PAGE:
Credit Union M&A Tip – Do the Math on Comp

Credit Union M&A Tip – Do the Math on Comp

Credit Union M&A Tip – Do the Math on Comp  

“Credit unions will face stiffer competition for bank deals in 2024. CUs’ appetites for bank deals won’t wane this year, but potential buyers are expected to face more hurdles,” according to research from S&P Global Market Intelligence, hurdles like “stiffer competition from bank bidders and capital restraints.”

“When I talk to credit unions interested in acquiring a bank, for-profit deferred compensation/ non-qualified plans set up for the bank executives can give credit unions heartburn,” said Tedd Meyer, Director, Newcleus Credit Union Advisors.

Credit unions play by different rules than for-profit banks when it comes to deferred compensation plans. So, when your organization is prospecting an acquisition, taking the time to “do the math” is critical in identifying the pain points and challenges during due diligence rather than at the 11th hour of the transaction.

“We have been through the acquisition process multiple times with clients on both the credit union and community bank sides of the fence,” said John Moreno, Managing Director, Newcleus Credit Union Advisors. “Banks and credit unions have very different regulations when it comes to deferred compensation.”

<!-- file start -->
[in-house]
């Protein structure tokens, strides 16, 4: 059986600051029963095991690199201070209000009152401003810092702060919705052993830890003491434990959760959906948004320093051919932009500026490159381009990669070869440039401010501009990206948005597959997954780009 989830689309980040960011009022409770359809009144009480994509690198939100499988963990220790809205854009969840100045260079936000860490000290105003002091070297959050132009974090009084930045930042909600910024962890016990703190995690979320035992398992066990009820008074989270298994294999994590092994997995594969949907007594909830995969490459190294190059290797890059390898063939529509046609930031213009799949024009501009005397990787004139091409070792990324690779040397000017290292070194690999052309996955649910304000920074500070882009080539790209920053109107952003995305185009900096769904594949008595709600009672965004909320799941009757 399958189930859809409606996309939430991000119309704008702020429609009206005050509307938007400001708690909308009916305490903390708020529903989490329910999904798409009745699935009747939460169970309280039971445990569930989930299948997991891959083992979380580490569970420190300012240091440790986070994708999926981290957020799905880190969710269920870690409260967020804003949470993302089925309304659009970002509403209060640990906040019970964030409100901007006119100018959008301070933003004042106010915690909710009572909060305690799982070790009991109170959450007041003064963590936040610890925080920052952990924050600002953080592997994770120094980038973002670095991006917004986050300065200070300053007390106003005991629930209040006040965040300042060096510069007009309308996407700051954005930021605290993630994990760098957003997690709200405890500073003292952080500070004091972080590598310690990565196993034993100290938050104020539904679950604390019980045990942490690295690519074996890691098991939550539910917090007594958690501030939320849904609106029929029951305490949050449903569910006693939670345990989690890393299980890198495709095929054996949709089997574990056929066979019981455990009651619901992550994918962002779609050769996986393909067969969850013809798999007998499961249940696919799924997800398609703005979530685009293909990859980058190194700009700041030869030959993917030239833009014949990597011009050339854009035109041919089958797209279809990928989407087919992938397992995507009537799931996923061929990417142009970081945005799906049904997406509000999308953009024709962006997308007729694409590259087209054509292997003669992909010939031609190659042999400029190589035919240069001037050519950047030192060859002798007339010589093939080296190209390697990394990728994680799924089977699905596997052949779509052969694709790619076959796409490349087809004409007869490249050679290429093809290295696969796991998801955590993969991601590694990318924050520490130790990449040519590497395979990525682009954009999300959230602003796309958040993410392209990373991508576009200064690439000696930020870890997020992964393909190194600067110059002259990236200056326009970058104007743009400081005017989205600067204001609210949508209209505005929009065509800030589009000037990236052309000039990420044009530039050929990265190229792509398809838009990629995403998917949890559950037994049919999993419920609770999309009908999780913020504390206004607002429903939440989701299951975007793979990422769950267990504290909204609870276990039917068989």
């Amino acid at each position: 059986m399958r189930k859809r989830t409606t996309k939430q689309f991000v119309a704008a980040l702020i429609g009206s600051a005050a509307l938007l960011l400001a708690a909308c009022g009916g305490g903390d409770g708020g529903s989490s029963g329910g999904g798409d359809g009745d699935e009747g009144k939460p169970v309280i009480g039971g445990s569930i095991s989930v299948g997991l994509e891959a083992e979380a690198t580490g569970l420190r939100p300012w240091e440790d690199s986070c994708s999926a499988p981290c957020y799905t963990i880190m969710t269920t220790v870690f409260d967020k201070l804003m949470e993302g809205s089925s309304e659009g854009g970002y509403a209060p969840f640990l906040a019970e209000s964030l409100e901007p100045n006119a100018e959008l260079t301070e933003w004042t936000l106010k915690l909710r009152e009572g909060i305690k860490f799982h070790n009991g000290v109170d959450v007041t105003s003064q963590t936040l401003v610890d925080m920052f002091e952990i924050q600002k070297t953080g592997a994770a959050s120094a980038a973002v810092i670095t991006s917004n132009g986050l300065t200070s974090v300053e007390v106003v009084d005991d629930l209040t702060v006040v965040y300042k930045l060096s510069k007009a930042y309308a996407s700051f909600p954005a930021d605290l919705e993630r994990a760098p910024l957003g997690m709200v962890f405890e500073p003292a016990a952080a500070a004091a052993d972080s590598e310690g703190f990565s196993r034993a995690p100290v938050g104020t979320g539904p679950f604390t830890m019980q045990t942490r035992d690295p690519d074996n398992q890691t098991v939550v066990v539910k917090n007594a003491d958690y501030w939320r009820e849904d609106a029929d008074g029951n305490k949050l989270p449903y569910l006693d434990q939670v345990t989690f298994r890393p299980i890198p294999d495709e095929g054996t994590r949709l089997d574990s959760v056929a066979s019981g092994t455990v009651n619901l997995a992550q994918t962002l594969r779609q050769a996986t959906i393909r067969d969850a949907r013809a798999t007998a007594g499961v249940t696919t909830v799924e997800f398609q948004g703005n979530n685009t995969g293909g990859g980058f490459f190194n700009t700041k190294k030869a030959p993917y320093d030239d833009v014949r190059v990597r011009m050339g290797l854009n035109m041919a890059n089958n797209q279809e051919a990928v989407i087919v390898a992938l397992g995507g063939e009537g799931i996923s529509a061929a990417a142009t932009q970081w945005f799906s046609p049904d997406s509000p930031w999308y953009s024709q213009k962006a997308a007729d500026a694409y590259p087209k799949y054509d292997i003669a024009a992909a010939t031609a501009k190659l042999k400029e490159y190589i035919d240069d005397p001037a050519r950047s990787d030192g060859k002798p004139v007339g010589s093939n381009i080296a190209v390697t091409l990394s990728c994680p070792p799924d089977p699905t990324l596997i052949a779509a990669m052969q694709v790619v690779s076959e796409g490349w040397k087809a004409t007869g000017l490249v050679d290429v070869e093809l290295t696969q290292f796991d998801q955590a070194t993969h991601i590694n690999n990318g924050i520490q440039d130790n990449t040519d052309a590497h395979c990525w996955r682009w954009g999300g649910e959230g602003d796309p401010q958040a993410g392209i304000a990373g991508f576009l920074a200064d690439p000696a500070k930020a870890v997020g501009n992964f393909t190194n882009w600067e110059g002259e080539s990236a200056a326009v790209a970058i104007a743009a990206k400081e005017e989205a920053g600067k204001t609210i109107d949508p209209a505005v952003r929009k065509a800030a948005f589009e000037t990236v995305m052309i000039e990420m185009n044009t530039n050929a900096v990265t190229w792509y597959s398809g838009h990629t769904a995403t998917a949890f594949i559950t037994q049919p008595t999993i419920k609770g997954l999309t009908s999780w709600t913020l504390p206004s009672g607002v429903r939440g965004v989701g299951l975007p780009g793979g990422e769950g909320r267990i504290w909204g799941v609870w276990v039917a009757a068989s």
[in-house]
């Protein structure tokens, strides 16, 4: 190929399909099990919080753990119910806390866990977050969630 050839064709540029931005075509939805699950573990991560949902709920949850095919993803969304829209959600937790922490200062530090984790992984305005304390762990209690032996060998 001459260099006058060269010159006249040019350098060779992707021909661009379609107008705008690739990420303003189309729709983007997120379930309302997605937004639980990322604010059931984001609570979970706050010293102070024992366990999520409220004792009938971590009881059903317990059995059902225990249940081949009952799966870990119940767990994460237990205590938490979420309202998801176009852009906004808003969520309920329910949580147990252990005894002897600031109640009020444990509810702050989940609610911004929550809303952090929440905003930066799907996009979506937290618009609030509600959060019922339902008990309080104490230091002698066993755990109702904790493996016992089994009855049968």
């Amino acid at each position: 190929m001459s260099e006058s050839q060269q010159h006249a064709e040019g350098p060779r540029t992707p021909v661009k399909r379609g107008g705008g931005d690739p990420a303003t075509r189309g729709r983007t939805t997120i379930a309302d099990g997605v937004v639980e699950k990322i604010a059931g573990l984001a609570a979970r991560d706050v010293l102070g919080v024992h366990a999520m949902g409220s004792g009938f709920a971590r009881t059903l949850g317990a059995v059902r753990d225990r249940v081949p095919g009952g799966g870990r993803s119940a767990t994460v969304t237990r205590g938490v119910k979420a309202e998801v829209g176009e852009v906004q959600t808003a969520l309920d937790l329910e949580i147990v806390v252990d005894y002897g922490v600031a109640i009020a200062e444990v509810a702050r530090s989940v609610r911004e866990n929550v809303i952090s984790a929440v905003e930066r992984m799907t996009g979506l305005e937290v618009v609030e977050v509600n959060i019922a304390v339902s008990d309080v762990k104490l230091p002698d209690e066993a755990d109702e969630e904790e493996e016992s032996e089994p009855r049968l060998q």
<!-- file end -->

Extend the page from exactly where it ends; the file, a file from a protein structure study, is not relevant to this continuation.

When your credit union sees a SERP on a prospective acquisition’s balance sheet, that’s a red flag to unravel all your credit union would be required to live up to upon purchasing the bank. While credit union executives are often familiar with benefit prefunding and bank-owned life insurance, the structure of for-profit deferred compensation is often very different from what is the norm in credit unions.


For profit vs nonprofit

Banks are for-profit entities where taxation of a deferred compensation benefit occurs when the executive receives the benefit. For the bank, only when the benefit is paid can the compensation expense be posted as a tax deduction.

Credit unions are nonprofit entities and credit union executives are taxed on the basis of forfeiture of risk. When the compensation plan is no longer subject to a risk of loss due to departure or vesting of the executive, then taxation to the executive occurs on the present value of all future benefits to be paid from the plan. The credit union would be subject to an excise tax if the total compensation for an individual exceeds $1 million.